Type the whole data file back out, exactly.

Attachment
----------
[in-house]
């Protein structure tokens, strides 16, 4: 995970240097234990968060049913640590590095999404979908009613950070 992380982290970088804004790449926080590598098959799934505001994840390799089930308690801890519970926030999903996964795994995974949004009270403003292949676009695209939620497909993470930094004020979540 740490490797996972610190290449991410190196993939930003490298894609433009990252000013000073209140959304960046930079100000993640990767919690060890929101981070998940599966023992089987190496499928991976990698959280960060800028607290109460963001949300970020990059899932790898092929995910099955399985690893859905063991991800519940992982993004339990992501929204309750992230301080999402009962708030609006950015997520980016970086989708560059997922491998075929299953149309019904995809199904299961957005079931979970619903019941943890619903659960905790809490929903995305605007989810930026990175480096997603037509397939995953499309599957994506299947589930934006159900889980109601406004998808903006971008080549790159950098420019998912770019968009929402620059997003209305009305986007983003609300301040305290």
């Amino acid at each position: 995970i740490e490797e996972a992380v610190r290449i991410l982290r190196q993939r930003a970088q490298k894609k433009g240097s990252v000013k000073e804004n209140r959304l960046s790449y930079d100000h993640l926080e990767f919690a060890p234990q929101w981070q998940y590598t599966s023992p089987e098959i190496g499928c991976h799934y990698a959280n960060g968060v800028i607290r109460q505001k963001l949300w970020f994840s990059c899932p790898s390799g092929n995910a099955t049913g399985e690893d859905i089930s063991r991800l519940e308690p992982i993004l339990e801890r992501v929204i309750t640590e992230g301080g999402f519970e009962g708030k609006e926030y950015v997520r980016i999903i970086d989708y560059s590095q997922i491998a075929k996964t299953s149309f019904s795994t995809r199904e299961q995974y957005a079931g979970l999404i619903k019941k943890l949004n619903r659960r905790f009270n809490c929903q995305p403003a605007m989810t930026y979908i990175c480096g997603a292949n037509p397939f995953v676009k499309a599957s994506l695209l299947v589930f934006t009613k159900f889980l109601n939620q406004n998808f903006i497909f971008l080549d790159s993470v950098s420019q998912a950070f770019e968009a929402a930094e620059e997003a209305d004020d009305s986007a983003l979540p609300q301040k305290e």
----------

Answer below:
[in-house]
């Protein structure tokens, strides 16, 4: 995970240097234990968060049913640590590095999404979908009613950070 992380982290970088804004790449926080590598098959799934505001994840390799089930308690801890519970926030999903996964795994995974949004009270403003292949676009695209939620497909993470930094004020979540 740490490797996972610190290449991410190196993939930003490298894609433009990252000013000073209140959304960046930079100000993640990767919690060890929101981070998940599966023992089987190496499928991976990698959280960060800028607290109460963001949300970020990059899932790898092929995910099955399985690893859905063991991800519940992982993004339990992501929204309750992230301080999402009962708030609006950015997520980016970086989708560059997922491998075929299953149309019904995809199904299961957005079931979970619903019941943890619903659960905790809490929903995305605007989810930026990175480096997603037509397939995953499309599957994506299947589930934006159900889980109601406004998808903006971008080549790159950098420019998912770019968009929402620059997003209305009305986007983003609300301040305290």
């Amino acid at each position: 995970i740490e490797e996972a992380v610190r290449i991410l982290r190196q993939r930003a970088q490298k894609k433009g240097s990252v000013k000073e804004n209140r959304l960046s790449y930079d100000h993640l926080e990767f919690a060890p234990q929101w981070q998940y590598t599966s023992p089987e098959i190496g499928c991976h799934y990698a959280n960060g968060v800028i607290r109460q505001k963001l949300w970020f994840s990059c899932p790898s390799g092929n995910a099955t049913g399985e690893d859905i089930s063991r991800l519940e308690p992982i993004l339990e801890r992501v929204i309750t640590e992230g301080g999402f519970e009962g708030k609006e926030y950015v997520r980016i999903i970086d989708y560059s590095q997922i491998a075929k996964t299953s149309f019904s795994t995809r199904e299961q995974y957005a079931g979970l999404i619903k019941k943890l949004n619903r659960r905790f009270n809490c929903q995305p403003a605007m989810t930026y979908i990175c480096g997603a292949n037509p397939f995953v676009k499309a599957s994506l695209l299947v589930f934006t009613k159900f889980l109601n939620q406004n998808f903006i497909f971008l080549d790159s993470v950098s420019q998912a950070f770019e968009a929402a930094e620059e997003a209305d004020d009305s986007a983003l979540p609300q301040k305290e």